I’d like to think that even short-term readers will know by now that I try to keep things original and creative on, I’m NOT Disordered. So rather than do a stereotypical/predictable post about how fantastic my Mum is (which she obviously is!); I thought I’d team up with Cats Protection again and bring you a post about advice I – as a cat Mum – would give to others…

Where does advice come from and why does it matter?

I think that advice can come from a mixture of reasons; it can be about something you failed to do and wish you had, or something you did, and feel was wrong, or something you’ve just learnt along the way… This piece of advice that doing research and bettering your knowledge and understanding of what having a cat will entail, comes from the fact that I definitely didn’t do it and that I wish I had.

At first, I wondered whether the importance I put upon the research before getting a cat was more of a quality of my mental health and thought processes and feelings around that. I mean, I really don’t like the element of surprise with the massive things in my life and I think that really does stem from both the number of times that I was told I wouldn’t be hospitalised and then was, and the general unpredictable nature of my hallucinations and suicidal thoughts. It was like I couldn’t keep up. It was frustrating because how could I possibly win if I wasn’t aware when the war was starting?! I didn’t even stand a chance.

After thinking it was just me who thought of research, planning, and preparation as really reassuring and helpful; I discovered Cats Protection and the incredible content they produce to promote and encourage people to carefully consider their decision to get a cat and to be more educated on important aspects once you do have the cat. Then, all of a sudden, I wasn’t alone. I was right!

Prepare and be mindful of the practical bits

Fortunately, I got my first cat (Saffy) when I was younger and living at home with my Mum, so it meant that I didn’t really need much education on what to expect, how to look after a cat etc. A lot of that responsibility lay with my Mum. However, I do remember us being unsure of a few simple things like how long it takes for them to learn their name, and where the cat should be at night-time. We also hadn’t thought about buying a carrier for her first trip to the Vets. And whilst Saffy was so loved and well looked after, having her was definitely a learning curve.

Cats Protection offer so much advice and information on the practical aspects to owning a cat:

Cat collars: Choosing a Cat Collar - Which collar is Best? | Cats Protection

Cat carriers: Choosing & using | Cat carrier training | Cats Protection

Diet: Cat Diet - Help and Advice Caring for Your Cat | Cats Protection

Neutering & vaccinations: Neutering and vaccinations | Cat care advice | Cats Protection

Poisonous flowers & plants: What flowers are safe for cats for Mother's Day?

Know why you want a cat

After being in a psychiatric hospital for two and a half years, I was discharged to my own home and because Saffy stayed with my Mum, I instantly wanted/needed a kitten to keep me company. At the time, I honestly didn’t put a whole lot of thought into it because it just felt like such a natural decision that was almost destined to happen. I mean, from the minute they started talking about discharging me around seven or eight months before I was, my Mum thought for me to buy a cat collar to keep in my hospital room to remind me of my recovery goal (to have my own home with my own cat). That thought kept me motivated to engage in therapy and cooperate with the hospital staff and the medication they prescribed.

Cats Protection provide advice and information for getting a kitten: Buying a cat? Adopt from Cats Protection | Cats Protection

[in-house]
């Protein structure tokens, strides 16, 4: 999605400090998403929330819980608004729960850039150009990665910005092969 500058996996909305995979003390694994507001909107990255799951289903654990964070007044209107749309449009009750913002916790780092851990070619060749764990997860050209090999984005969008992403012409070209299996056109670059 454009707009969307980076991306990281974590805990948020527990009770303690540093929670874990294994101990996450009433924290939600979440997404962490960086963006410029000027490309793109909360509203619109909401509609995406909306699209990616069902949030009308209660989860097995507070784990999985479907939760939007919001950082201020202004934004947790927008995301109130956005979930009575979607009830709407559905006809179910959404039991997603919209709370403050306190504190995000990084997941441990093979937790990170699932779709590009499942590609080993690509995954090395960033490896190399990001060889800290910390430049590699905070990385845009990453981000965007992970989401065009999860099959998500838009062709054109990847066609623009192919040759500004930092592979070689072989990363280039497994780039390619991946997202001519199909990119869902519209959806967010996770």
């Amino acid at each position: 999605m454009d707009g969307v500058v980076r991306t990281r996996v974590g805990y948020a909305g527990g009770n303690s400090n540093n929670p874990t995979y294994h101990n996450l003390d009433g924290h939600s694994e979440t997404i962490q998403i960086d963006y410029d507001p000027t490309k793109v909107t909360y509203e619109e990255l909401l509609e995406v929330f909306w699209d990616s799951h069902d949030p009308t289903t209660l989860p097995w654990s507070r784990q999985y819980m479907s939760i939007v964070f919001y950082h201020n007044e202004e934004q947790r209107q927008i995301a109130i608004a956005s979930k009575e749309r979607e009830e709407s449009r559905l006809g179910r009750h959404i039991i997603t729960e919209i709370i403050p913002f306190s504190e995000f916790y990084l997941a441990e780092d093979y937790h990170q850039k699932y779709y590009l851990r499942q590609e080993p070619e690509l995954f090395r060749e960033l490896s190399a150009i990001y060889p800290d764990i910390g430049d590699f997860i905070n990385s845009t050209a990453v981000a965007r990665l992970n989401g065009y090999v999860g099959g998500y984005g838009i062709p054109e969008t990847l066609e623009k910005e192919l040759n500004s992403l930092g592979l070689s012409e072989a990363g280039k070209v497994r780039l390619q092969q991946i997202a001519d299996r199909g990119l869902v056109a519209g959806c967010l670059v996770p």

They also have this more general article on owning a cat: Quick Guide to Owning a Cat - Help & Advice | Cats Protection

Respect your responsibility

One thing which I wish I had thought about more in getting Dolly, were the pros and cons of having a Maine Coon. Saffy had been a domestic short hair, so I had no real experience of fur care! I didn’t know she might need frequent brushing and hadn’t thought about her fur ending up being all over the house. And whilst knowing this absolutely wouldn’t have deterred me from buying Dolly, I’d like to have been better prepared. To have had a more solid idea of what to expect. Because this time, she was completely my responsibility, and after years of not taking responsibility for anything, it’s something that I don’t take lightly. I mean, having spent all of that time ignoring responsibility and hating consequences, it felt like a true testament to my mental health recovery to be able to say that I was capable of safely taking complete responsibility for this fluffy, little life. So, to realise that there was something (the research of Maine Coon’s) that I hadn’t done, left me feeling a bit sceptical of my capabilities and wondering whether I had failed already.

Cats Protection talk about the five welfare needs of a cat and how you can take responsibility for providing them: Your Responsibility to Your Cat - What You Need to Provide (

Trust your instincts

That worry about failure became even more intense and overwhelming when there was a huge miscommunication, and the Police caved my door in when Dolly was alone in the house and only a few months old. I can’t even imagine how scared and lonely she must have felt with all those loud noises and the huge boots belonging to a number of complete strangers who were stomping all over her territory, completely uninvited and without me to provide her with reassurance and comfort. To be honest, it kind of breaks my heart even just to think about it.

That sadness and heartbreak, though, proved to provide me with a strong ability and dedication to watching Dolly closely and acting on the massive changes I noticed to her behaviour. My lovely little fluffy kitten became this hugely aggressive cat who would scratch and bite anyone/everyone who came into the house. They didn’t even have to touch her; she’d just come over and attack them! So, I paid for a Behaviour Therapist from my Vets to come to the house and assess her. When the Therapist saw Dolly sitting on the windowsill watching the birds out the front of the house but noticed that even though she was doing something deemed as pleasurable, her tail was twitching (a sign that a cat is annoyed). She explained that it was an illustration that Dolly was never relaxing. Never not anxious. Never calm. She was always on the alert and ready to defend herself.